Posted on: October 28th, 2014
An unsecured loan is a loan that lacks either liens on assets or adequate collateral to secure the full amount of the loan. In either case, an unsecured loan is the opposite of a secured loan.
With a secured loan, a creditor or lender has a first lien on all assets and has enough collateral to cover the amount of their loan in a liquidation.
When a loan is unsecured, it means that if the borrower were to enter liquidation, the lender would likely not recover the full value of the loan. Unsecured loans, despite their inherent risk are a key component of the debt structure of a company.
Providers of unsecured loans are lending into the risk capital layer of company’s balance sheet. This allows them to employ risk based pricing and to charge more for the loan than a secured lender can.
Secured lending is often provided by banks and is very formulaic. The risk based pricing models used by secured lenders only allow them to charge small spreads over the prime or libor rate.
Because an unsecured loan faces the real possibility of principal non-repayment, or at a minimum, principal repayment deferral, it carries a much higher risk premium than a secured loan.
In simple terms, the probability of default on the unsecured loan is high which means the return for providing the loan should be proportionately high.
Unsecured loan position in a Bankruptcy
Unsecured loans often have a difficult time in a bankruptcy or liquidation. Secured creditors such as secured lenders have perfected liens on specific assets such as receivables and inventory.
Should a borrower enter bankruptcy and subsequent liquidation, one of the goals of the bankruptcy trustee is to ensure the secured creditors receive full recovery on the amount they are owed.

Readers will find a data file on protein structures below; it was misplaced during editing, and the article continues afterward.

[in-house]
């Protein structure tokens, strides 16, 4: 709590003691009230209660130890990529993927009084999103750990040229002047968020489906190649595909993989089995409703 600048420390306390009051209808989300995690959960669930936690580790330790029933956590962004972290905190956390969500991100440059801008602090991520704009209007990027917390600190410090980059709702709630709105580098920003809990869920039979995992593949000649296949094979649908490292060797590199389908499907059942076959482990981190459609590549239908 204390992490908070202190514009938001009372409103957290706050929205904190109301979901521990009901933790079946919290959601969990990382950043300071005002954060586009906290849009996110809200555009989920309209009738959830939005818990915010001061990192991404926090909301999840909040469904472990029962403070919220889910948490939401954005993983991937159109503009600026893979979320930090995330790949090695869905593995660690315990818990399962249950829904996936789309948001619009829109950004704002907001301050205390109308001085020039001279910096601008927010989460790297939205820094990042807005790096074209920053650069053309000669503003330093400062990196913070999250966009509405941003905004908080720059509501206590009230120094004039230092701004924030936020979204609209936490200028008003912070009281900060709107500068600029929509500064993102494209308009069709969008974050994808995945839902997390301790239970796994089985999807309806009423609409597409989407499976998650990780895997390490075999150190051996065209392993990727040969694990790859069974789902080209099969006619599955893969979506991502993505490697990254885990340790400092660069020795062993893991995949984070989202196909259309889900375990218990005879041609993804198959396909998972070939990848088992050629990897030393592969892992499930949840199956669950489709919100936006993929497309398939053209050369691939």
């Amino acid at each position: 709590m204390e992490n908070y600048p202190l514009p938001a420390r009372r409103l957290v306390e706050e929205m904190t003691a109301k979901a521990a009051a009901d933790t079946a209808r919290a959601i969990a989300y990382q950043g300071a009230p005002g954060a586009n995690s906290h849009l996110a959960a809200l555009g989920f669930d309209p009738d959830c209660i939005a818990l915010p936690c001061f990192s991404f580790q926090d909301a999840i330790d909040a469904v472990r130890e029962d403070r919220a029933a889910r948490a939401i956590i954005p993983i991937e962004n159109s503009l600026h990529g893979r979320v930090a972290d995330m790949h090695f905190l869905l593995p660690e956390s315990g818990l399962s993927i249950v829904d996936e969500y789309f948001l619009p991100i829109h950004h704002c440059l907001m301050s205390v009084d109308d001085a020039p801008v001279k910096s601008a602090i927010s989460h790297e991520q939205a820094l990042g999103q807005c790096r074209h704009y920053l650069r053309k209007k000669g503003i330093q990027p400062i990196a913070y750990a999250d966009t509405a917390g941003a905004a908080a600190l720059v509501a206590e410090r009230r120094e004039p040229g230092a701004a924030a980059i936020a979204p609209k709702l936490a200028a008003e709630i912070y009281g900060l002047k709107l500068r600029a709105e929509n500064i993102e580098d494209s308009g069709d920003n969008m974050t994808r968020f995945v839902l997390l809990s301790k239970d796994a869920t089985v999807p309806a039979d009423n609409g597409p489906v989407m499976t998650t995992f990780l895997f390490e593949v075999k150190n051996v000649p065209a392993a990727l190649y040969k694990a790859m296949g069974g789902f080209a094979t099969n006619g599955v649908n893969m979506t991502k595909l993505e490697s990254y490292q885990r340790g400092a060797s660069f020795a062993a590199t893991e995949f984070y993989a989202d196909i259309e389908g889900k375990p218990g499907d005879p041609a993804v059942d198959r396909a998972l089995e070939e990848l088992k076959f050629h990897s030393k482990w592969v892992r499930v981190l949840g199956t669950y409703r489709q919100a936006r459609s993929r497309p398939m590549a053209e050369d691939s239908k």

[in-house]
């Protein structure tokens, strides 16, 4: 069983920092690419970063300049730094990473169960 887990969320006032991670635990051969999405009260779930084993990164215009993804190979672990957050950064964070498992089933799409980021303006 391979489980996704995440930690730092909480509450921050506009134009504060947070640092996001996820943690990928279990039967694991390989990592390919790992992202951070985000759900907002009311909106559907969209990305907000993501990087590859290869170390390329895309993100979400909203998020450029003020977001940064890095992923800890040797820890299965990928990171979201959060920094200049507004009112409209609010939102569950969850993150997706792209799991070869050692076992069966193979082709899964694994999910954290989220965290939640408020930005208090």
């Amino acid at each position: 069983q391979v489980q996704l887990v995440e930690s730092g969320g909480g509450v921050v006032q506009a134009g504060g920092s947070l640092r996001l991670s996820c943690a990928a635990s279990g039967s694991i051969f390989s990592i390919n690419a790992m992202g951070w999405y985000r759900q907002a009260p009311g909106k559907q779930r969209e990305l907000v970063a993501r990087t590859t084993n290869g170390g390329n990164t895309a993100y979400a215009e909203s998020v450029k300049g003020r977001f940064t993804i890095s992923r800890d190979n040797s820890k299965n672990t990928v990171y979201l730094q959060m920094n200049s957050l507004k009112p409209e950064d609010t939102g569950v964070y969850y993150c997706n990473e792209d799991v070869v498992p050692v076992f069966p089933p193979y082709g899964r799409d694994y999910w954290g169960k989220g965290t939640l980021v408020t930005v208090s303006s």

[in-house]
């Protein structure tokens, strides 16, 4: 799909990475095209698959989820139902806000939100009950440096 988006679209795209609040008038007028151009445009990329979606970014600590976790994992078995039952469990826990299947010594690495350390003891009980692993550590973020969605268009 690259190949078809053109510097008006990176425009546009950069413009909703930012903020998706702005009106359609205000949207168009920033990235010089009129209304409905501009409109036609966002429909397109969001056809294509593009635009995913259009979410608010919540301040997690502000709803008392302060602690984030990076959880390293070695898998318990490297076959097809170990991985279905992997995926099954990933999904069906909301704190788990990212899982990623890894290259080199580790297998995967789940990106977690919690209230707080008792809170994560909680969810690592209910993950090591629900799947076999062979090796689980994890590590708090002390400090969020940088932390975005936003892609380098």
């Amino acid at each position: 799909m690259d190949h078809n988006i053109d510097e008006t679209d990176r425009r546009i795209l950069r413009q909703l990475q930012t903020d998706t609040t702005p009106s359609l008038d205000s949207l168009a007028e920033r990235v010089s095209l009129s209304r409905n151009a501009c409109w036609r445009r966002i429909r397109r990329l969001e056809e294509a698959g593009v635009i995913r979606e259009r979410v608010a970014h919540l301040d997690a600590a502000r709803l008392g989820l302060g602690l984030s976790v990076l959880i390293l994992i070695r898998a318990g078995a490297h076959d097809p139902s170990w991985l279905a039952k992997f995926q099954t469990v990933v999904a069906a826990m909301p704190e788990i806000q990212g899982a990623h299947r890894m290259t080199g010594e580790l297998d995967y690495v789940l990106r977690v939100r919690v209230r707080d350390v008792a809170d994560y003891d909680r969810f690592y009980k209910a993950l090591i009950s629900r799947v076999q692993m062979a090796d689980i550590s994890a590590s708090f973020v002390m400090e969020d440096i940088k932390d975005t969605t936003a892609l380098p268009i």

This often means that unsecured creditors such as an , are behind the secured creditors and often are grouped together with the unsecured creditors. This is bad news for the unsecured lender because usually unsecured creditors receive pennies on the dollar in liquidation scenario.
If an unsecured loan provider has a second lien position, they rank ahead of the unsecured creditors and will be second in line for recovery. If this is the case, they will receive significantly more in a liquidation than an unsecured creditor.
Risk Based Pricing used for Unsecured Loan
Different risk based pricing models are used depending upon the segment of the loan market. High yield bonds are unsecured bonds and are generally priced according the credit quality of the borrower.
These bonds have a risk premium that is expressed as the spread over the 10 year treasury rate. The spread can ranging from 250 basis points to 700 basis points.
For middle market companies, mezzanine loans are frequently unsecured from a collateral standpoint. The risk based pricing model for mezzanine loans depends on the level of credit risk and future debt service coverage levels.
Companies with stronger creditworthiness and future cash flow projections have lower risk based pricing. In general, middle market mezzanine rates are in the 11% to 12% range.